Reading the fifties as a privileged site to discuss notions of self-reflexivity, artificiality, intertextuality, and performativity, this project analyzes contemporary popular texts by looking at how they recreate the fifties as intentionally fictional in order to foreground the pleasures that this construction evokes. Influenced by a postmodern inclination, the texts considered in this project move away from a traditional, more ‘realistic’ portrayal of the past and rather embrace ambivalence, ambiguity, and the lack of one ‘real,’ historical fifties.

However, by often availing themselves of genre markers typical of the melodramatic mode, the texts in question cannot escape the traditionalist and conservative conventions of a genre so strongly intertwined with the fifties. While recognizing the texts’ attempts at (post-)modernizing the fifties by looking at less represented narratives and characters, this project aims to uncover the intrinsically conservative nature of a fifties setting, which cannot help but hinder any impulse to rethink, rework, or re-historicize the fifties.

 

Joint Research Initiative Selbst-Bewusste Erzählungen

Dr. Sebastian M. Herrmann
Alice Hofmann
Prof. Dr. Katja Kanzler
Dr. Frank Usbeck

This (completed) joint research initiative, pursued in collaboration between Dresden and Leipzig, explored a significant phenomenon in contemporary American literature and culture identified as an overlapping of textual and social self-confidence and self-consciousness ('Selbst-Bewusstsein').

Presidential Unrealities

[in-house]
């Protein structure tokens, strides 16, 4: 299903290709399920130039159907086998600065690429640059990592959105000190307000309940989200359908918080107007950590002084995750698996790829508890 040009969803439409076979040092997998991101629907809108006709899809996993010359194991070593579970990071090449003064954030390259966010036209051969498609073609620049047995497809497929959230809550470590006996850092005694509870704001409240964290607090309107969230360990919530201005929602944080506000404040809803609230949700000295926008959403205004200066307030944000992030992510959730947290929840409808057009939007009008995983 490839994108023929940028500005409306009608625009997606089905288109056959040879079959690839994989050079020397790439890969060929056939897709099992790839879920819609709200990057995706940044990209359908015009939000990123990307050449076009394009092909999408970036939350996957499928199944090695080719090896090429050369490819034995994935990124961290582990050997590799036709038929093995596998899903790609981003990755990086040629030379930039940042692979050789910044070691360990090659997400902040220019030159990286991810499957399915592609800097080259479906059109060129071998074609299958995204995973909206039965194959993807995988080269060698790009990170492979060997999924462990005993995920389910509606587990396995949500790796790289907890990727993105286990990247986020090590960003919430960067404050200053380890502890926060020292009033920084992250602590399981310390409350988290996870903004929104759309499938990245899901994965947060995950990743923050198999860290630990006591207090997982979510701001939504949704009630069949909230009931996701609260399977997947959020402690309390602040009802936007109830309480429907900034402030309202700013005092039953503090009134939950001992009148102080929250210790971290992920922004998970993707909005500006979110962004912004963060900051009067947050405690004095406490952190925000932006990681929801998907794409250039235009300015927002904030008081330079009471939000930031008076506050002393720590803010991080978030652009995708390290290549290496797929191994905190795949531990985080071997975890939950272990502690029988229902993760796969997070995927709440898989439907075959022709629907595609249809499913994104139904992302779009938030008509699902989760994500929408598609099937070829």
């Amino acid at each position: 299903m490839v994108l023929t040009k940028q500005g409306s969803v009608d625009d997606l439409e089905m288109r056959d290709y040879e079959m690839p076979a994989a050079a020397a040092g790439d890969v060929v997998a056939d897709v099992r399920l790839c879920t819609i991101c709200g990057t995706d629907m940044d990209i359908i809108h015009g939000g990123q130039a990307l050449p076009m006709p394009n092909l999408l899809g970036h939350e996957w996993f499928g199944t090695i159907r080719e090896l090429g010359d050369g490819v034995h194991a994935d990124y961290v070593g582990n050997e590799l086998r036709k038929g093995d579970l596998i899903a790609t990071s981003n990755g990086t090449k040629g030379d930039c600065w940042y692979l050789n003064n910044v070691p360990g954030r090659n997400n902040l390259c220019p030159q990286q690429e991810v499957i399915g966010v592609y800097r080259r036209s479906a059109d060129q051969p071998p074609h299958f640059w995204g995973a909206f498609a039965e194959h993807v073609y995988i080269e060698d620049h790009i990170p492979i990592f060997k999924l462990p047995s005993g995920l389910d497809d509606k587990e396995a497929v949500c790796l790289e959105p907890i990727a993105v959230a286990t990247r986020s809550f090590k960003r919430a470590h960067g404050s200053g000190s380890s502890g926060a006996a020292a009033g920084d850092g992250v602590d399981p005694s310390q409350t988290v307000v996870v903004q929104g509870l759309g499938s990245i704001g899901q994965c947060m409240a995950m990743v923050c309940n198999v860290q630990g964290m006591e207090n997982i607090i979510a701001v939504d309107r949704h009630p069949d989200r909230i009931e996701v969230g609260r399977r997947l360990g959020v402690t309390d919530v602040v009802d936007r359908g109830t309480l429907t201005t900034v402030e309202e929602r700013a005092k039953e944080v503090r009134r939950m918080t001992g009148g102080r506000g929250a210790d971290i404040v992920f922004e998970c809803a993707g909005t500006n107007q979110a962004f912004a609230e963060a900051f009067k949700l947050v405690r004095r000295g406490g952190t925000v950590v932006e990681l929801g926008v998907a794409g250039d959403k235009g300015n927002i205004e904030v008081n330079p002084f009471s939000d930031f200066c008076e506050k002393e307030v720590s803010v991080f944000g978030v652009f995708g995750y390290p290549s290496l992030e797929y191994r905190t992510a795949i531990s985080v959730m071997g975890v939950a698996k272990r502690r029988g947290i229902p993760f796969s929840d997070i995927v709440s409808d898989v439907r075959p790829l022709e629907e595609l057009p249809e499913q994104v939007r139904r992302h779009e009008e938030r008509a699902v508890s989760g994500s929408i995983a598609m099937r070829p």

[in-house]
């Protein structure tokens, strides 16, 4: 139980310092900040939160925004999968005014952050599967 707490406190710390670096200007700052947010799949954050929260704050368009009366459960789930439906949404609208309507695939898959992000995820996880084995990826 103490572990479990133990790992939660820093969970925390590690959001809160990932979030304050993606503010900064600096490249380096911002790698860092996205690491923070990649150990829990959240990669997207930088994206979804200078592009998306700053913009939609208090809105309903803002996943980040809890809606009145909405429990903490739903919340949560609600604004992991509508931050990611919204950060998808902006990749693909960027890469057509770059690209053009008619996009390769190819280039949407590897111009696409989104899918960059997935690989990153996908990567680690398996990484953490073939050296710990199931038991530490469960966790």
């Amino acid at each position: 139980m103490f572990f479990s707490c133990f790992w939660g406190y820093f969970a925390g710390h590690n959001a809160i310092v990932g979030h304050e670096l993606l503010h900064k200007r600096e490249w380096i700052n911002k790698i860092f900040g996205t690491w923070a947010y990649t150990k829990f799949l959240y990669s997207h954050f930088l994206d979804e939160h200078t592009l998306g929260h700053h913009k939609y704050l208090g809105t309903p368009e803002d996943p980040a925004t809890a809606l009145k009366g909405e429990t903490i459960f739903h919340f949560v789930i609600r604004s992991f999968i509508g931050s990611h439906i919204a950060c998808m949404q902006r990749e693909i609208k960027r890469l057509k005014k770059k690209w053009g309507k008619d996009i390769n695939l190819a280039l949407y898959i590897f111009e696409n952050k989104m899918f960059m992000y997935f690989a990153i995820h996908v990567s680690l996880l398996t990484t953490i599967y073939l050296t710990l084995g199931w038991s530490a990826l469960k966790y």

Dissertation by
Dr. Sebastian M. Herrmann

This (completed) dissertation project investigated the cultural work done by the notion of unreality in the US presidency. Looking at a variety of texts—novels, movies, nonfiction books, newspaper articles, etc—it diagnoses a widespread cultural concern that the US presidency might be the product or source of postmodern cultural unreality, that the American president might be unreal, fictitious, or that he might produce unreal realities, lies, fictions, fakes; narratives or images that overpower reality.

What appears to be a political problem at first, then, turns out to be at least as much of a cultural one. Indeed, beginning in the late 1960s American culture, the dissertation argues, uses the presidency as a "focal point of [...] cultural angst" (Parry-Giles and Parry-Giles) to discuss the more fundamental postmodern "crisis of representation" (Jameson) in broad, even 'popular,' form and to position it as a problem that is not simply of academic interest but of immediate political relevance. By looking at 'presidential unreality' not as an actual problem that may or may not exists but as a discursive motive that does particular cultural work, the dissertation dialogs literary studies, cultural studies, political science and media studies in a project that interrogates the postmodernization of US-American cultural notions of textuality, truth, authority, and the public sphere.

After the comparatively 'sober' Obama years, the problem of unreality returned with a vengeance with the election of the reality TV star Donald Trump in 2016, an election and presidency frequently cast as the result of fake news and a presumed post-factual turn. The book Presidential Unrealities: Epistemic Panic, Cultural Work, and the US Presidency is available via Universitätsverlag Winter (as well as amazon and google books).

The project is part of the Dresden-Leipzig Research Initiative Selbst-Bewusste Erzählungen.